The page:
4. The previously failed vSAN hosts will boot, but will not unlock or mount the disk groups.
  5. The KMS appliance’s disks are still not available and will not be.

It is important to remember that a KMS appliance should not be stored on the vSAN datastore that it is providing keys for. This is not a supported configuration.

We have some sample PowerCLI code that can be used to check and see if a KMS appliance is residing on the vSAN Cluster it is providing key management for located here: https://code.vmware.com/samples/3773/

KMS Profile Addressing

When using vSAN Encryption, one of the vSAN Health Check tests will show the health of the connection between the vSAN Hosts and the KMS Cluster as well as vCenter and the KMS Cluster.

A recent scenario came up where the vSAN Health Check indicated that the vSAN Hosts could properly communicate with the KMS Cluster, but the vCenter server had intermittent connectivity to the KMS Cluster.

Troubleshooting indicated that there were no blocked ports between the vCenter Server and the KMS Cluster as well as they were able to properly ping each other. vSAN Hosts could properly ping the KMS Cluster as well, and no ports were blocked.

Here is the vSAN Health Check’s reported error for the vCenter KMS Status.

KMS Profile Addressing

Notice that the certificate status is valid, but the connection and trust statuses are not.

Looking at the Host KMS Status it can be seen that the hosts are properly communicating with the KMS Server.

properly communicating with the KMS Server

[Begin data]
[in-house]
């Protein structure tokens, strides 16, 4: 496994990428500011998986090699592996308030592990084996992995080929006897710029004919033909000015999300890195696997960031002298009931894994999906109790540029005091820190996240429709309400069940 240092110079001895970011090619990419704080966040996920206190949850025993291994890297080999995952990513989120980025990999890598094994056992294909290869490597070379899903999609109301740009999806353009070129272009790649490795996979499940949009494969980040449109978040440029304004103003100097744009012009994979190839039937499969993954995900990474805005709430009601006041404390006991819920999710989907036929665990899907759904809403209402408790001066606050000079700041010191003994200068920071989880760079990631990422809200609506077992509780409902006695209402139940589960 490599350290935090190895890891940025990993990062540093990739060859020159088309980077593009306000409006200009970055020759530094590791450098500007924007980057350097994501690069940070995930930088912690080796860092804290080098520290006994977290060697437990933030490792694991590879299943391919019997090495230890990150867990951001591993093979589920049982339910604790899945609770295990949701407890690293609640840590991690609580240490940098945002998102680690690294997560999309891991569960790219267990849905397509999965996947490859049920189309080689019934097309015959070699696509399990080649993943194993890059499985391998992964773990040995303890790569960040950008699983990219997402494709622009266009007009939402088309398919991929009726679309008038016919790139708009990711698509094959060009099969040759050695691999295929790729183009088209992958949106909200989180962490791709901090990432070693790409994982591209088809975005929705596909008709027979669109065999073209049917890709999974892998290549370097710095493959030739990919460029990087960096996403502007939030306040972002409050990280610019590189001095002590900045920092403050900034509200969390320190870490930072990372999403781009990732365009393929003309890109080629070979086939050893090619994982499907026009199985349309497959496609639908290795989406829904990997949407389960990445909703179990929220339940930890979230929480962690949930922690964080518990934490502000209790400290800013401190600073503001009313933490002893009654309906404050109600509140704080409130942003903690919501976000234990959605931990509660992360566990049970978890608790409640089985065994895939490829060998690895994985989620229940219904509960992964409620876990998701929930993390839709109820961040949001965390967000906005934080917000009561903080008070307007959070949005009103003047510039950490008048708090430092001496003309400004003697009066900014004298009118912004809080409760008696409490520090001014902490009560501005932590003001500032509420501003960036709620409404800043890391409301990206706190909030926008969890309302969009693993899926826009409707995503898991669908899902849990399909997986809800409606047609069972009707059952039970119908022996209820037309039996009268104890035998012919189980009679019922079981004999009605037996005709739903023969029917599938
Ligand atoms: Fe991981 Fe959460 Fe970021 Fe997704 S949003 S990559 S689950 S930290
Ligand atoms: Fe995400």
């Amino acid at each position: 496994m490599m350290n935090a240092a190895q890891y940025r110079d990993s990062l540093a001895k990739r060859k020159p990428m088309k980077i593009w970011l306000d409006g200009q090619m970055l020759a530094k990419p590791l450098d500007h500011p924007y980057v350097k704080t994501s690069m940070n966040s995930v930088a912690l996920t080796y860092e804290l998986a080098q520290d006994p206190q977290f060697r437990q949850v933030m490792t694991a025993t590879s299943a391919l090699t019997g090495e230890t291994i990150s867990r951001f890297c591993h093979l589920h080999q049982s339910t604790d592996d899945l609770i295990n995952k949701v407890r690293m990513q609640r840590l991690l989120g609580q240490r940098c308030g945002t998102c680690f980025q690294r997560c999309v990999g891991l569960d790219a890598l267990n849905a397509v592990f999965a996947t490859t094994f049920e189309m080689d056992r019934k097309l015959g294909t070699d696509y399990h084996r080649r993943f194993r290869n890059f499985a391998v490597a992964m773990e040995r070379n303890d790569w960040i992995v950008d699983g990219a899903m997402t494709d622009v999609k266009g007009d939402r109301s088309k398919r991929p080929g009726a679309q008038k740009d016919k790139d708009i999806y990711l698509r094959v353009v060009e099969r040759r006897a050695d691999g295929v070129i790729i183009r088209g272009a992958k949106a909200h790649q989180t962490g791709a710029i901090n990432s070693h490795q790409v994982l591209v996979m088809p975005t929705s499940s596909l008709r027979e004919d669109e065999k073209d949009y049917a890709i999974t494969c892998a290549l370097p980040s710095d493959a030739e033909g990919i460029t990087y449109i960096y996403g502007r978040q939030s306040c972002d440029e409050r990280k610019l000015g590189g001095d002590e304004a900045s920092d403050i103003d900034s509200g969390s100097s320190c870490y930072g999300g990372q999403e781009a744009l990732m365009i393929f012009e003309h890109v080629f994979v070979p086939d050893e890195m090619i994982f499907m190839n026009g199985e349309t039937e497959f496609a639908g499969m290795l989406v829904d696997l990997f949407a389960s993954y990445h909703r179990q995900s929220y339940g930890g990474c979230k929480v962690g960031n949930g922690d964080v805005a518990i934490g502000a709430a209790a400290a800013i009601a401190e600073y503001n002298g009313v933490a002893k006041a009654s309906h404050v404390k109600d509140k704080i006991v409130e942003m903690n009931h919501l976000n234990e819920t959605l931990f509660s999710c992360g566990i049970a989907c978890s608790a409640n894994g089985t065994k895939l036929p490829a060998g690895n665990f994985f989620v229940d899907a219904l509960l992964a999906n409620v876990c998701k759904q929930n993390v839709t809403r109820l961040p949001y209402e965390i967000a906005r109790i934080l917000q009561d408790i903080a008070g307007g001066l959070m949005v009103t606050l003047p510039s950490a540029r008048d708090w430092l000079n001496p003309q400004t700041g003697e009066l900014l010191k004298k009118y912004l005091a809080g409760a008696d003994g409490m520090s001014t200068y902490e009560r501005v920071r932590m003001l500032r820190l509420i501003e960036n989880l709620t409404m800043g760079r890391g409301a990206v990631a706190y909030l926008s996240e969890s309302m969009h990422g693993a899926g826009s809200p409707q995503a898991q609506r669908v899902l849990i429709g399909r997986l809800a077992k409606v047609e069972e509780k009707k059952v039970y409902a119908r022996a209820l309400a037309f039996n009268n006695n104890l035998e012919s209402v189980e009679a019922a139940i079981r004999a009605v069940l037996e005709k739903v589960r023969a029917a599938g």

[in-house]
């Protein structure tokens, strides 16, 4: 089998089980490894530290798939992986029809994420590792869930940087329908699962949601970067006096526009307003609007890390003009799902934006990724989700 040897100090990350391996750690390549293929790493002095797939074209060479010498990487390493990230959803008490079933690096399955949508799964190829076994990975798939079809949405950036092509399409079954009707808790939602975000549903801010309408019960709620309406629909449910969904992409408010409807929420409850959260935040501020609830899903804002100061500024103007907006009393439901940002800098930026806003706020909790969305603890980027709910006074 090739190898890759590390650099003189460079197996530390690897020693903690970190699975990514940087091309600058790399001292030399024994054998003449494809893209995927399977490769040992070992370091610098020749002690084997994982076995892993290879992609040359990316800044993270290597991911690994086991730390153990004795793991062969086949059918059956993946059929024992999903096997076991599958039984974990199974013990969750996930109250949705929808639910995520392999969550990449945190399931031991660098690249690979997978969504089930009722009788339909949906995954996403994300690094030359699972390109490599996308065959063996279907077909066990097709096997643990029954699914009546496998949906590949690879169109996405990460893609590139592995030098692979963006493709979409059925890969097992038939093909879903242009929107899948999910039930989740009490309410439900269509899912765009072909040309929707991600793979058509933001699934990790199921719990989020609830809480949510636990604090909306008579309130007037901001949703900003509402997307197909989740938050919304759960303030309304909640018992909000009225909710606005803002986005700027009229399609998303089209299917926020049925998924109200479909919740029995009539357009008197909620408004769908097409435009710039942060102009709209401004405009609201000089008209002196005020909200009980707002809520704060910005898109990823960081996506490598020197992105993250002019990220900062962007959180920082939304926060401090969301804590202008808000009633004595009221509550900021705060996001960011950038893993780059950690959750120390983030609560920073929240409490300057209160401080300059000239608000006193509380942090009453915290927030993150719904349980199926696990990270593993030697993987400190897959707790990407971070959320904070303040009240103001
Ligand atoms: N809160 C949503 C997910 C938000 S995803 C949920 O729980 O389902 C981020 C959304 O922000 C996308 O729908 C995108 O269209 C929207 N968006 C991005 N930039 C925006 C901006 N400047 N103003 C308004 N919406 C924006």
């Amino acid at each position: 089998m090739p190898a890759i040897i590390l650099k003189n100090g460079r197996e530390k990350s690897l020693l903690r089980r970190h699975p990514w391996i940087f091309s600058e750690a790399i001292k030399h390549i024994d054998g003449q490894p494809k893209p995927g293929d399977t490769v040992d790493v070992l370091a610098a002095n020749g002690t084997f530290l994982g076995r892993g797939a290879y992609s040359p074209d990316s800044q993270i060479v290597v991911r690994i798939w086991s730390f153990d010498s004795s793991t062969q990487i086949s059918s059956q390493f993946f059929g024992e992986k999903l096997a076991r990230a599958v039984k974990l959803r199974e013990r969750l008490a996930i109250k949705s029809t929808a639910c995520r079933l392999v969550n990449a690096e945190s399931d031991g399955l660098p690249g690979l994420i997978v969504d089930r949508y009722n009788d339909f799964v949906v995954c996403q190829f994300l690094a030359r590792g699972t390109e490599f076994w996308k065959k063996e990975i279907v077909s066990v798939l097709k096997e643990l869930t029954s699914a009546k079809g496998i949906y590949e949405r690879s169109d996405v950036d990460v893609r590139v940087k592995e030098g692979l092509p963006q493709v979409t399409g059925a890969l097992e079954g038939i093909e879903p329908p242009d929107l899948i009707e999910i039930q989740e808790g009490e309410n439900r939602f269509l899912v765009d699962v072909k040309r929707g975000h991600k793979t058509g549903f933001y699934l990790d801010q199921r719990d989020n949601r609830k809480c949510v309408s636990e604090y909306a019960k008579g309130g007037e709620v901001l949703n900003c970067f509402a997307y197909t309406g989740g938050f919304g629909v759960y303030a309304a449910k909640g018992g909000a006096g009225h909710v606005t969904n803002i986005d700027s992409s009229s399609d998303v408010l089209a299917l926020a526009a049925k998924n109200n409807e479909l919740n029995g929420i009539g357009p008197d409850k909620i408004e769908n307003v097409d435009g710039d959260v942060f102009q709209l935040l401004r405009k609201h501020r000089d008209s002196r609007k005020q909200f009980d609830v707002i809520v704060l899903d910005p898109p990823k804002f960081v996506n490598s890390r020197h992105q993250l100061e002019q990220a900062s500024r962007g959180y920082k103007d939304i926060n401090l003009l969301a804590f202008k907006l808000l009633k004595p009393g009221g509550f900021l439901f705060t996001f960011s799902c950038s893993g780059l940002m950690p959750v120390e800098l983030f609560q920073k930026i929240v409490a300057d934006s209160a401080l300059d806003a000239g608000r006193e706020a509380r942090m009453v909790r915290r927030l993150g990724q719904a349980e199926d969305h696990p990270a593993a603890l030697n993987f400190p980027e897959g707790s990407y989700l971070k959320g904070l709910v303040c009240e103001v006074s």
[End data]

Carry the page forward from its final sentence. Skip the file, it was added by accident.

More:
The process of enabling vSAN Encryption includes the following steps:

  1. A KMS Connection Profile is created in vCenter and the trust is established.
  2. vSAN Encryption is enabled in the Configuration>Data Services menu in the vSAN UI.
  3. The KMS Connection Profile is pushed to each of the ESXi hosts, they use the kekId and hostkeyId in this profile to retrieve the KEK and HostKey for the vSAN Cluster.

The connection has to be correct in vCenter Server before it can be correct/pushed to vSAN Hosts. Something must have changed in the environment to cause this issue.

Further investigation indicated that the connectivity to the KMS Cluster was intermittent. Sometimes the vCenter KMS Status reported green and other times reported red. So maybe nothing changed.

Careful review of the vCenter KMS Status and Host KMS Status health checks, the KMS Alias is a “short name”.

Maybe there is an issue where the short name is intermittently resolved from DNS… But the vSAN Hosts were not showing any intermittent connectivity, only the VCSA.

The Key Management Servers configuration Profile in the vCenter’s settings shows that the trust cannot be established. The KMS Address is the same value as the KMS Alias in the vSAN Health Check.

When using a short name, the default TCP/IP stack of a vSAN host uses designated search domains in the name resolution process. In the case of this cluster, demo.local and demo.central can be used in short name resolution.

The VCSA, on the other hand, does not have any search domains:

Without search domains to assist with the short name, vCenter would rely on the DNS server for name resolution.

The suggestion was made to change the KMS Address value for each KMS Cluster node to either an IP address or the Fully Qualified Domain Name (FQDN). Changing one of the two KMS entries showed some success.

Adjusting the KMS Address for the alternate KMS Cluster node cleared the issue up entirely.

In the case that this was brought up, an alternate vCenter had no issues connecting to the KMS Cluster, but an IP address was used instead of a short name. Without digging into DNS configurations of the environment, setting the Fully Qualified Domain Name (FQDN) resolved the issue.

In short, when configuring the Key Management Server connection profile for a KMS Cluster, ensure that the KMS Address is one that vCenter and vSAN hosts can correctly resolve. Using a Fully Qualified Domain Name or IP address can prevent “short name” related issues.

Booting when vCenter is Unavailable

Since the introduction of vSAN Encryption in vSAN 6.6 some of the routine questions that get asked include:

  • Do vSAN hosts get encryption key information from vCenter?